The biggest cities in the U.S. did not make Realtor.com’s list of hottest ZIP codes this year.
Home sales in Colorado Springs, Colo., Reynoldsburg, Ohio and Rochester, N.Y. beat out top cities in 2020. Homes sold in those ZIP codes in an average of 18 days — 51 days faster than the national average — thanks to these areas’ accessibility to downtown urban areas, outdoor space, affordability and strong local economies, according to Realtor.com.
“Each of these areas have affordable home prices, and that’s really helping to draw buyers in. And because buyers are interested in that affordability, homes in these ZIP codes are selling fast,” said Danielle Hale, chief economist at Realtor.com.
First-time millennial homebuyers (ages 22 to 38) were the main drivers of hot real estate markets, comprising 53% of buyers in the best-selling markets, compared to 43% in the rest of the U.S. Millennials prioritize affordability and adequate square footage, driving them to suburban and secondary markets — and the coronavirus pandemic has made large homes and yard space even more attractive, said Hale.
“As the largest generation in U.S. history continues to advance toward life milestones — settling down, marriage, parenthood — the need for space and affordable housing outshines the bright lights in expensive urban areas like New York or Los Angeles,” said Hale. “Now with this extra time at home, trying to live, work, play [and] do schooling all in the same space, people are even more interested in extra space.”
Half of this year’s hottest markets were in Northeastern suburbs, including Rochester, N.Y., Melrose, Mass., South Portland, Maine, Hudson, N.H. and Worcester, Mass. Their popularity was driven by migration from pricey nearby cities, especially New York City and Boston, according to Realtor.com.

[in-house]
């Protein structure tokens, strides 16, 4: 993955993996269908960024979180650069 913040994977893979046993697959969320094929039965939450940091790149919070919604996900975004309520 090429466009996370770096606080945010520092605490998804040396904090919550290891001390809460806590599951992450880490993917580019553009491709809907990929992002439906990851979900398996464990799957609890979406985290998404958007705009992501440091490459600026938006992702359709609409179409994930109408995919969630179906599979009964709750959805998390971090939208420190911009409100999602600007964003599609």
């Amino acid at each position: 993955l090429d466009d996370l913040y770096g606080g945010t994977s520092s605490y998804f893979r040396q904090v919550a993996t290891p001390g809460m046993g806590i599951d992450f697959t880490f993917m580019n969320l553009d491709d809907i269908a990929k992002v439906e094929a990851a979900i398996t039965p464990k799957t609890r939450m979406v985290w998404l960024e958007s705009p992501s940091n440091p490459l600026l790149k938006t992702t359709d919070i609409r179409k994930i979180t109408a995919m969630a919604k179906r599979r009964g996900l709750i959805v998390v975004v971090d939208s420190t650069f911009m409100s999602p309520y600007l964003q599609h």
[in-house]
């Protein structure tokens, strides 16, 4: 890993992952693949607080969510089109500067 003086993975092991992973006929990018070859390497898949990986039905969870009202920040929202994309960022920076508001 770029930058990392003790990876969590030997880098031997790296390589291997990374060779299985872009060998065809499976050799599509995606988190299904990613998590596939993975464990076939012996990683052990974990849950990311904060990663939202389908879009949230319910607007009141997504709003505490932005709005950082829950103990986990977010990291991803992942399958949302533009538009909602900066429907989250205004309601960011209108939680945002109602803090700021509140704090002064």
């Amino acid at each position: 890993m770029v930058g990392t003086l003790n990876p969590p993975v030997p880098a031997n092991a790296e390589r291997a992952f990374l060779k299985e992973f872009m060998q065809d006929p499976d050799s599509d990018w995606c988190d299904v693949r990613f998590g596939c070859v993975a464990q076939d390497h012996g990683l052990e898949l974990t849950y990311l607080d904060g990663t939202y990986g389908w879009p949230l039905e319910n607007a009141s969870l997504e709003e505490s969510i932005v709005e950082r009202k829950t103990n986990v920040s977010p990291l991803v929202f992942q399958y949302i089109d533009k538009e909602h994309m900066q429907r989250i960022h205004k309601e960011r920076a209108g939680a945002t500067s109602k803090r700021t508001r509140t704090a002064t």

“The East Coast really did well this year,” said Hale. “It’s done a better job of keeping up with building, and that helps homes stay affordable.”
But America’s renewed love affair with suburban living could push up prices in secondary markets, while dwindling demand for city apartments drove rent prices down to a six-year low, especially in primary markets.
“The rise of [building] multifamily units may lead to an oversupply of apartment buildings, especially in city centers given the evident recent shift in consumer preference for single-family homes in the suburbs,” said a statement by Lawrence Yun, chief economist at the National Association of Realtors.
Shifting housing patterns could become an issue in the coming election, as developers look for new ways to meet demand for affordable housing. President Trump and Housing and Urban Development Secretary Ben Carson recently wrote an op-ed for the Wall Street Journal, lambasting the “Obama-Biden dystopian vision of building low-income housing units next to your suburban house.”
“The crime and chaos in Democrat-run cities have gotten so bad that liberals are even getting out of Manhattan’s Upper West Side. Rather than rethink their destructive policies, the left wants to make sure there is no escape,” said the op-ed. “That’s why we stopped the last administration’s radical social-engineering project that would have transformed the suburbs from the top down.”
But demand for suburban living doesn’t mean big cities are going away. Historical patterns show that New York City real estate generally bounces back within three years of a recession or catastrophic event.
“There are a lot of people who still prefer the city. It’s got culture, it’s got night life, it’s got close proximity to everything… There are lots of reasons to stay in the city depending on what stage of life you’re at,” said Hale.
Sarah Paynter is a reporter at Yahoo Finance. Follow her on Twitter @sarahapaynter
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